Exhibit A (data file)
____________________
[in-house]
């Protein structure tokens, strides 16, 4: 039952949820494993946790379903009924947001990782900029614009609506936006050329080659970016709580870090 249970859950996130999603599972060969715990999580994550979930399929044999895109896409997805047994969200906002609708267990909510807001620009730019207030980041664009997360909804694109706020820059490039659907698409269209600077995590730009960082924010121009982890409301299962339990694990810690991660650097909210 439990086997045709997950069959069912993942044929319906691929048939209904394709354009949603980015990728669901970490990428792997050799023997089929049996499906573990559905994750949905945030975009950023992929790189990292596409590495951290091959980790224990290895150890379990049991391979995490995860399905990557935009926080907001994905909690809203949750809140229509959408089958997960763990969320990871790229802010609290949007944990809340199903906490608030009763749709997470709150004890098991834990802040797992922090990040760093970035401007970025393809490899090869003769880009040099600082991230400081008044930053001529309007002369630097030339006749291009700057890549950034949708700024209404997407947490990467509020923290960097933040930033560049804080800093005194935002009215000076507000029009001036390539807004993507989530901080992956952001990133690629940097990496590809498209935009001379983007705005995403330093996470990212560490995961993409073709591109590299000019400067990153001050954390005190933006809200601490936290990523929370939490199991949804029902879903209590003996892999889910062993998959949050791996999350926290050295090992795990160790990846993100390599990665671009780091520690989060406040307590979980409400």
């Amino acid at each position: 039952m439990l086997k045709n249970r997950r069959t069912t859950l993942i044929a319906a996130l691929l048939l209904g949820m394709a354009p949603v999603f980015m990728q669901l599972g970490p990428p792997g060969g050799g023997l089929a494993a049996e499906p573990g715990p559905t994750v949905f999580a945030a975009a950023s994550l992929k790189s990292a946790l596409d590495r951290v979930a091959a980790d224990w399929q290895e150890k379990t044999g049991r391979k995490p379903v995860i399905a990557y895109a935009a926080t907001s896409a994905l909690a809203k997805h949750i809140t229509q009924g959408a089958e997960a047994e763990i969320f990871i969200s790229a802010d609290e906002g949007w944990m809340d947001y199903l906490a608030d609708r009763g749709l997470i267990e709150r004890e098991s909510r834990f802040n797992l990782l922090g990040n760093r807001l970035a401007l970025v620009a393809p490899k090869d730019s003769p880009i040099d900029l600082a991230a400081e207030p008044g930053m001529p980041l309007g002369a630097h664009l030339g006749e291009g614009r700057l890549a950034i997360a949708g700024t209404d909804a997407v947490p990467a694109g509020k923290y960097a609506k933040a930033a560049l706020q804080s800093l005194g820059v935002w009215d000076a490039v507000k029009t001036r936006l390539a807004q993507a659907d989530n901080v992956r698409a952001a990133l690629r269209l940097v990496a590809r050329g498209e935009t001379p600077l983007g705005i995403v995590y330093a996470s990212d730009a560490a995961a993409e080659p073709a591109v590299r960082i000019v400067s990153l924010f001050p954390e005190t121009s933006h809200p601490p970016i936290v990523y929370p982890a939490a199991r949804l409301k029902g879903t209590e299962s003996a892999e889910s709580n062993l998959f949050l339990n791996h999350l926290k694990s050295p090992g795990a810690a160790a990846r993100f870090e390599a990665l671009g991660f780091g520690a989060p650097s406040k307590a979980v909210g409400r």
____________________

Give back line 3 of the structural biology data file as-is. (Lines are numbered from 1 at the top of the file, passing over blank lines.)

């Amino acid at each position: 039952m439990l086997k045709n249970r997950r069959t069912t859950l993942i044929a319906a996130l691929l048939l209904g949820m394709a354009p949603v999603f980015m990728q669901l599972g970490p990428p792997g060969g050799g023997l089929a494993a049996e499906p573990g715990p559905t994750v949905f999580a945030a975009a950023s994550l992929k790189s990292a946790l596409d590495r951290v979930a091959a980790d224990w399929q290895e150890k379990t044999g049991r391979k995490p379903v995860i399905a990557y895109a935009a926080t907001s896409a994905l909690a809203k997805h949750i809140t229509q009924g959408a089958e997960a047994e763990i969320f990871i969200s790229a802010d609290e906002g949007w944990m809340d947001y199903l906490a608030d609708r009763g749709l997470i267990e709150r004890e098991s909510r834990f802040n797992l990782l922090g990040n760093r807001l970035a401007l970025v620009a393809p490899k090869d730019s003769p880009i040099d900029l600082a991230a400081e207030p008044g930053m001529p980041l309007g002369a630097h664009l030339g006749e291009g614009r700057l890549a950034i997360a949708g700024t209404d909804a997407v947490p990467a694109g509020k923290y960097a609506k933040a930033a560049l706020q804080s800093l005194g820059v935002w009215d000076a490039v507000k029009t001036r936006l390539a807004q993507a659907d989530n901080v992956r698409a952001a990133l690629r269209l940097v990496a590809r050329g498209e935009t001379p600077l983007g705005i995403v995590y330093a996470s990212d730009a560490a995961a993409e080659p073709a591109v590299r960082i000019v400067s990153l924010f001050p954390e005190t121009s933006h809200p601490p970016i936290v990523y929370p982890a939490a199991r949804l409301k029902g879903t209590e299962s003996a892999e889910s709580n062993l998959f949050l339990n791996h999350l926290k694990s050295p090992g795990a810690a160790a990846r993100f870090e390599a990665l671009g991660f780091g520690a989060p650097s406040k307590a979980v909210g409400r």